- Lightload® Towels (ultralight camp towels)
- LiteAF (packs, bear bag kit)
- Litesmith (online retailer selling a small collection of UL gear)
- Loco Libre (quilts)
- Loksak (odor proof food bags)
- Marmot (Precip rain jacket)
- Merino wool clothing companies (Ibex, Icebreaker, Minus33, Smartwool, Meriwool, Point6, WoolX)
- MIER (makes a clone of the 3F Lanshan tent that is slightly more expensive but ships more quickly inside the U.S.)
- Montbell (clothes, especially down and rain jackets)
- Mountain Hardware (trail clothes, gear)
- Mountain Laurel Designs (packs, quilts)
- MSR (cooking gear)
- MyersTech Hammock Lab. This one-man shop is run by disabled vet and outdoor enthusiast Jeff Myers. He sells handmade suspension systems and components for hammocks and tarps. His specialty are Evo loops (shackle loops) that are lightweight, non-metal carabiner replacements. He has an eBay store as well, but often better and slightly cheaper if you contact him directly on FB).
- My Trail Co (UL equipment retailer)
- NatureHike (a Chinese manufacturer of lightweight gear, often copies of more expensive brands, with good quality)
- NEMO Equipment (famous for its Hornet tents)
- Osprey (rugged, light—but not UL—packs; the most popular brand on trail)
- Outdoor Research (rain jacket, dry and stuff sacks)
- OutdoorVitals (ultralight gear)
- PackbackDesigns (packs and pack accessories)
- Pa’lante Packs (packs)
- Paria Outdoor Products (shelter, sleep)
- Patagonia (clothes, especially Capilene and fleece)
- Petzl (headlamps)
- RAVPower (power banks)
- REI (a general outdoors retailer that also has some excellent own-brand gear)
- Ripstop by the Roll (waterproof material for DIY projects)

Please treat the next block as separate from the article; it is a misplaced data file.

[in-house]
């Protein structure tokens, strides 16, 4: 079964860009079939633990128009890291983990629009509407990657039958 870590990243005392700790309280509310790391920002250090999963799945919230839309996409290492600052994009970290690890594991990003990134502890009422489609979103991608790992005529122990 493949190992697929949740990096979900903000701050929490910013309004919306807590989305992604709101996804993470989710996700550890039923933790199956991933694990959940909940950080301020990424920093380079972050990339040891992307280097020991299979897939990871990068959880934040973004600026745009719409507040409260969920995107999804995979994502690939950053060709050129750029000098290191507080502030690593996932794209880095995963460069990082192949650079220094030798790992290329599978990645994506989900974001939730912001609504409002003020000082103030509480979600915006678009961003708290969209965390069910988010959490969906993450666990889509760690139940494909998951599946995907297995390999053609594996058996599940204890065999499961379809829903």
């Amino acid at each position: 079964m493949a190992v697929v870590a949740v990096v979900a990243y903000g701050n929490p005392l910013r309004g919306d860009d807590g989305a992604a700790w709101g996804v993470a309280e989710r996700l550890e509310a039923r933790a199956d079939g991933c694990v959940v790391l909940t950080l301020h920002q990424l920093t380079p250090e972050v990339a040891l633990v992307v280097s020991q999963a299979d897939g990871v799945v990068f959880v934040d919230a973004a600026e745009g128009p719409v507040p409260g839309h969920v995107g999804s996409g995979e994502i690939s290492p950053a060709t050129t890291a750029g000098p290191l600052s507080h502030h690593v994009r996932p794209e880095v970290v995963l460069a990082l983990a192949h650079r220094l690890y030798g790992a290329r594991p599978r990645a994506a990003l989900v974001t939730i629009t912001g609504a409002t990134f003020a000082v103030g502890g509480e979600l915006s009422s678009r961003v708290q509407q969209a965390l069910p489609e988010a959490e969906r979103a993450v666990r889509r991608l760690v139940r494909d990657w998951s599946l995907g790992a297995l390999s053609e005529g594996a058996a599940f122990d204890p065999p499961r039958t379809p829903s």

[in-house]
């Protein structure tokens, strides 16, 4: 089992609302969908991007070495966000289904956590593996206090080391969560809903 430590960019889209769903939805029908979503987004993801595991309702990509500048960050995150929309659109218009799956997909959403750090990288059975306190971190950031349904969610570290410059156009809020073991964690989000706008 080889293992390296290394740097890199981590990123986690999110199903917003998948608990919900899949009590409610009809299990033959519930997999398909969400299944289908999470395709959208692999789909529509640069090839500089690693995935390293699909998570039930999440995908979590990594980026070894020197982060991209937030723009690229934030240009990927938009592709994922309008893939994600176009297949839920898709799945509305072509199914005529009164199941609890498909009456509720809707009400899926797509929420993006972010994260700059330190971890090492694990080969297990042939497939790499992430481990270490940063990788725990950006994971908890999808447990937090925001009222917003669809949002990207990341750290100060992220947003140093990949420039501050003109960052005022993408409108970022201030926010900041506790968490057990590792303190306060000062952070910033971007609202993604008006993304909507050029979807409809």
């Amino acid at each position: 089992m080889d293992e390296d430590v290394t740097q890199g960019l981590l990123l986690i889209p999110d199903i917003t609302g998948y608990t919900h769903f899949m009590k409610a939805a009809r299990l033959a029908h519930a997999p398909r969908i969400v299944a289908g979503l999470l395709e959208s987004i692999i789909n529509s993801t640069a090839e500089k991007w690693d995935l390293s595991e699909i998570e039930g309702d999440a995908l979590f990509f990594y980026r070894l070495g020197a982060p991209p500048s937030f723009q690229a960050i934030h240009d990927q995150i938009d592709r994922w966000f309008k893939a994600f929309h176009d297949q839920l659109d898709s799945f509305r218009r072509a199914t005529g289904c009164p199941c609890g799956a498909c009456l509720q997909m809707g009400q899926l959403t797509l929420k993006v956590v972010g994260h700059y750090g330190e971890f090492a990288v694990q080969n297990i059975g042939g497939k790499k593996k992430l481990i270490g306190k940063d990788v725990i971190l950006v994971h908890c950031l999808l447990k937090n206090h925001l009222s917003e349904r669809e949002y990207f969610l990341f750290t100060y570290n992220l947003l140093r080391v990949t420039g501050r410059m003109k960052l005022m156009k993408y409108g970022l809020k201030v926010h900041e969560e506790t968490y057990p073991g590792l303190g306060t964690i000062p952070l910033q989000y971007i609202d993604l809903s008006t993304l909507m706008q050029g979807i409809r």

- Salomon (trail running shoes)
- Sawyer (water filtration)
- Sea to Summit (dry and stuff sacks, bag liner, sleep gear)
- Six Moons Designs (their Lunar Solo tent is popular)
- SOLE (heat-molded insoles)
- StickPic (small gadget to turn your trekking poles into a selfie stick)
- Superfeet (insoles)
- Superior Wilderness Designs (packs)
- Tarptent (shelter)
- The Packa (a combination pack cover, rain jacket, and poncho)
- Therm-a-Rest (sleeping pads)
- Toaks (lightweight cookware)
- TrailHeadz Hammocks and Accessories (Wraith UL is a netted hammock weighing in at under 10 ounces)
- Underground Quilts (UGQ) (hammocks, quilts)
- Ursack (bear-proof bags)
- Ultralight Adventure Equipment (ULA) (packs)
- Vargo (cooking gear)
- Warbonnet Outfitters (hammocks, tarps and quilts)
- Wrightsock (double layer hiking socks)
- Zpacks (UL gear, especially packs, tents, bear bag, and rain gear; one of the most popular brands on the trail)
Gear Weight Tracking Resources
- GearGrams was, I believe, the first gear weight tracking tool. There is a (paid) iOS app as well. I am not sure, but it seems like GearGrams is no longer being actively maintained, because the last update on the blog or social media was December 2017.
- Lighterpack seems to be the most popular weight tracking tool these days and is open source. It is similar to GearGrams in feel and functionality.
- Milestepper doesn’t appear to be used by anyone in any of the groups I follow, but I did originally see it listed in the Reddit sub and it looks interesting enough to check out.
Guidebooks, Maps and Apps
There are two Appalachian Trail guides used by the vast majority of all thru-hikers: AWOL (paper, PDF) and Guthook (mobile app). I list those below, but there are others that might interest you as well.
- ALDHA Thru Hiker’s Companion is the only official ATC guidebook for thru-hikers, section-hikers and day-hikers on the Appalachian Trail. It contains a mountain’s worth of information and data on shelters, water sources, town services, and other hiker-oriented facilities along the trail. The information is compiled and published every year by ALDHA volunteers—many of them long-traveled veterans of the A.T.—with valuable input from the staff of the Appalachian Trail Conservancy. It contains up-to-the-minute knowledge of the A.T. from current hikers and trail maintainers and provides essential information on hiker-oriented services on and near the trail.
Price: A PDF version is included with ALDHA membership ($10) or you can order a print version for $14.95